Honorable Mention: Department of Homeland Security
The The Department of Homeland Security (DHS) earned an honorable mention in this year’s Scorecard for their pace of improvements and leadership focus on their Acquisition Planning Forecast System (APFS) portal. DHS transitioned to a cloud-based portal on October 13, 2020. However, due to security constraints around Personally Identifiable Information (PII), the email notification subscription service was removed. As part of PSC's feedback that removal of the notification feature was a step backward, DHS proposed a solution involving companies creating a general email inbox for APFS alerts; after accessing relevant emails, each company could determine internal notification procedures. PSC member companies volunteered for user acceptance testing and email notifications resumed. On June 7, additional data fields and change log information were added to the portal. We encourage DHS to continue to address additional forecast data improvements.

How Does Industry Use Business Forecasts?

In order for companies to provide their federal customers with more timely, comprehensive and thoroughly researched solutions when RFPs are finalized, they rely heavily on the accuracy and comprehensiveness of an agency’s Business Forecast. Often resource allocation and teaming decisions are made well in advance of the RFP. A Forecast, if prepared properly, can provide interested parties with excellent and actionable advance information that will enable them to determine potential future staffing requirements as well as project needs and costs. While PSC and the contracting community fully recognize that spending priorities often change on short notice, significant course corrections tend to be the exceptions rather than the rule in the services sector.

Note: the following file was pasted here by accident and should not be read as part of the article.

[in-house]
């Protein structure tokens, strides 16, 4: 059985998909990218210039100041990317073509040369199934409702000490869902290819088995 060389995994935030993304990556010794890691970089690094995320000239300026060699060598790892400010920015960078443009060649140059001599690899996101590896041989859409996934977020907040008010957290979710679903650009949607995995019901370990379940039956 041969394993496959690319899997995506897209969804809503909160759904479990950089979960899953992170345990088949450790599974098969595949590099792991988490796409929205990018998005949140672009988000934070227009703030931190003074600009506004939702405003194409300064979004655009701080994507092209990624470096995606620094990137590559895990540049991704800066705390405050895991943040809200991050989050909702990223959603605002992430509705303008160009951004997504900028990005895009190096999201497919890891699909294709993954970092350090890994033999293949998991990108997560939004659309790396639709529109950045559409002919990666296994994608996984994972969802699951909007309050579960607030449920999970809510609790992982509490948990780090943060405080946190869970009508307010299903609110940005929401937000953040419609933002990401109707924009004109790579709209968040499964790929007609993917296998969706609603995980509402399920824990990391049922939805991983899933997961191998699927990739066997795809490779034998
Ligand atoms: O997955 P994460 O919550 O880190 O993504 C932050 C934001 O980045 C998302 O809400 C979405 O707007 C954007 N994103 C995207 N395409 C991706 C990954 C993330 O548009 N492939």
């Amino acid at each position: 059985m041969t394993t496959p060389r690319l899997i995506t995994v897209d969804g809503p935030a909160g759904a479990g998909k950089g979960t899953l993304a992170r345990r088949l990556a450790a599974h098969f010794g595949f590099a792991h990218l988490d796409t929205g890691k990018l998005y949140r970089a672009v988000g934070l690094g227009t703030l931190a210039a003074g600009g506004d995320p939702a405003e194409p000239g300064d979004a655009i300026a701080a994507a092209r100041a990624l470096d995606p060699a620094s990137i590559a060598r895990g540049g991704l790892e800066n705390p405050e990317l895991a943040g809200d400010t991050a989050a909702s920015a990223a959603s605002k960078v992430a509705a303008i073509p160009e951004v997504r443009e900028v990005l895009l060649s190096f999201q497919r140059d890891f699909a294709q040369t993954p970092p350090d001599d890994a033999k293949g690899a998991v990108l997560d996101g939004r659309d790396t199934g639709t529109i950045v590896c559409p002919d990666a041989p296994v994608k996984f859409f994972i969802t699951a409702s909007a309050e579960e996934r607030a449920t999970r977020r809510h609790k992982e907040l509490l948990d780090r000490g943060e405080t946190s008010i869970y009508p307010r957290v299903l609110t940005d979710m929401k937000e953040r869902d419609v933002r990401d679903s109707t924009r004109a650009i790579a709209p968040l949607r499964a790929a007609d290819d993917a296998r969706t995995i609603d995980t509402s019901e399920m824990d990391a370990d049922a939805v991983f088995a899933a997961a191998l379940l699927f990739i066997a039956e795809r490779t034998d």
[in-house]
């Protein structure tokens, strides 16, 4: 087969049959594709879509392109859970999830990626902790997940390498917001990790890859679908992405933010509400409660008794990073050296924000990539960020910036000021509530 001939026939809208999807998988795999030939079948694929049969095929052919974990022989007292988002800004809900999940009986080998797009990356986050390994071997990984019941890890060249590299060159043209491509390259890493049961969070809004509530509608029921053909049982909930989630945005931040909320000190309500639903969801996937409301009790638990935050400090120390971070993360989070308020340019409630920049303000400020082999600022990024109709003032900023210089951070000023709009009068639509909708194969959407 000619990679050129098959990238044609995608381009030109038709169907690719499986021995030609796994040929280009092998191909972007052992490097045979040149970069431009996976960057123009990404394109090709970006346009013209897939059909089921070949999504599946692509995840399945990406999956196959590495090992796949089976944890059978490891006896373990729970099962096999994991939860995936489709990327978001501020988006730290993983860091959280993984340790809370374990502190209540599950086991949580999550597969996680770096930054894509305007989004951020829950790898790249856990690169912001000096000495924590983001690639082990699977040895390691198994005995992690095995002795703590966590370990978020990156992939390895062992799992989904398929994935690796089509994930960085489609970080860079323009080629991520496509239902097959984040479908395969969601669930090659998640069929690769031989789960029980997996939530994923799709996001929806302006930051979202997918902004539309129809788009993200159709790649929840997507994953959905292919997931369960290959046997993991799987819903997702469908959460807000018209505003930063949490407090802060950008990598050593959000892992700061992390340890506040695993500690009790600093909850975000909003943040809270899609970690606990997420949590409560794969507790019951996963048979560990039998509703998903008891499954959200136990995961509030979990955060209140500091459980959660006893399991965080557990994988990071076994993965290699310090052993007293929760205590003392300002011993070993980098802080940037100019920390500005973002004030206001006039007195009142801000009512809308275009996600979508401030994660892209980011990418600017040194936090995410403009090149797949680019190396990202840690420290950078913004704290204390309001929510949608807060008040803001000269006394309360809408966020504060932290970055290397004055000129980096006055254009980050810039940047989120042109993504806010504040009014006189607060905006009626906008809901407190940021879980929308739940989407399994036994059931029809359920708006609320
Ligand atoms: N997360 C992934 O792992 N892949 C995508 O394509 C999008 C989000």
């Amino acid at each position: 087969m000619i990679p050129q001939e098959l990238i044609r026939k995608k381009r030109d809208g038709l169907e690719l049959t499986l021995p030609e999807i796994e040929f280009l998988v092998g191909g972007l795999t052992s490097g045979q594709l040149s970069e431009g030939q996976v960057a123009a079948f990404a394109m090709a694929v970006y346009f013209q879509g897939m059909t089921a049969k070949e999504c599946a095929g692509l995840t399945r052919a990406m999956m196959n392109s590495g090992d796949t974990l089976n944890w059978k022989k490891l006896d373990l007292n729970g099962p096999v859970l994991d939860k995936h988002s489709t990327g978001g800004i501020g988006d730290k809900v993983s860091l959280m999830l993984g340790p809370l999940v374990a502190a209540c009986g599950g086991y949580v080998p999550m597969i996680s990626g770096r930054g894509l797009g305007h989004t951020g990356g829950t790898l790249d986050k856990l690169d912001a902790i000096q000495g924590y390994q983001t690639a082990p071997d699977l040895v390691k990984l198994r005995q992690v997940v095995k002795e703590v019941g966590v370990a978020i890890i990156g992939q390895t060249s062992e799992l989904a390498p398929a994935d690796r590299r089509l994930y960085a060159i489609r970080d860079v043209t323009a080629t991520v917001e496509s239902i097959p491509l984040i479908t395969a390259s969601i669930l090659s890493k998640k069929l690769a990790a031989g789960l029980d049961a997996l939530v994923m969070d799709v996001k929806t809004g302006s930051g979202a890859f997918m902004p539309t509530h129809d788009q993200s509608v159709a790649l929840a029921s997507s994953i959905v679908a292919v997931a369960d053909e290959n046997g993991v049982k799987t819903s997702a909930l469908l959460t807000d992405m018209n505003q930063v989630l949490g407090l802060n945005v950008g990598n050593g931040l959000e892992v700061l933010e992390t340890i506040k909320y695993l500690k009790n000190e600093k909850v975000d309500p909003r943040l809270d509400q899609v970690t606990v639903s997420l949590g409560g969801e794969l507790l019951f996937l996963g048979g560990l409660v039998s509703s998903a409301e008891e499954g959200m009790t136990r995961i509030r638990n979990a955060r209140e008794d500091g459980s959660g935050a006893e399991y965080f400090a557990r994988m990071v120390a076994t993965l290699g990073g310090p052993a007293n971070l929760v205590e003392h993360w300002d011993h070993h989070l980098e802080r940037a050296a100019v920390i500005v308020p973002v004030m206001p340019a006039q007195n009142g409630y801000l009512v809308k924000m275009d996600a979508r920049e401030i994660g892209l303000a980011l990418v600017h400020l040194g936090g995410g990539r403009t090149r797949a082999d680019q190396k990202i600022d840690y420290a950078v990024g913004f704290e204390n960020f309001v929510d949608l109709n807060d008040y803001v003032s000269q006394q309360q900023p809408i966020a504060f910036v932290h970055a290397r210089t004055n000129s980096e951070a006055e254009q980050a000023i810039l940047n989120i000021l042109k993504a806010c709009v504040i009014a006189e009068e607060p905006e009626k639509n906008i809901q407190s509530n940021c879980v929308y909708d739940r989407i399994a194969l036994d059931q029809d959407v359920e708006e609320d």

PSC’s 15 Key Attributes for a Successful Business Forecast

1. Electronically Sortable Information. 
All posting agencies should have their forecasts available in Excel format. This format allows industry to easily search for and organize information of their choosing and program offices can easily update it with new and recent information. In contrast, PDFs are often disorganized and undersized, complicating the user’s ability to utilize it efficiently and usually indicates that the government does not update their forecasts regularly.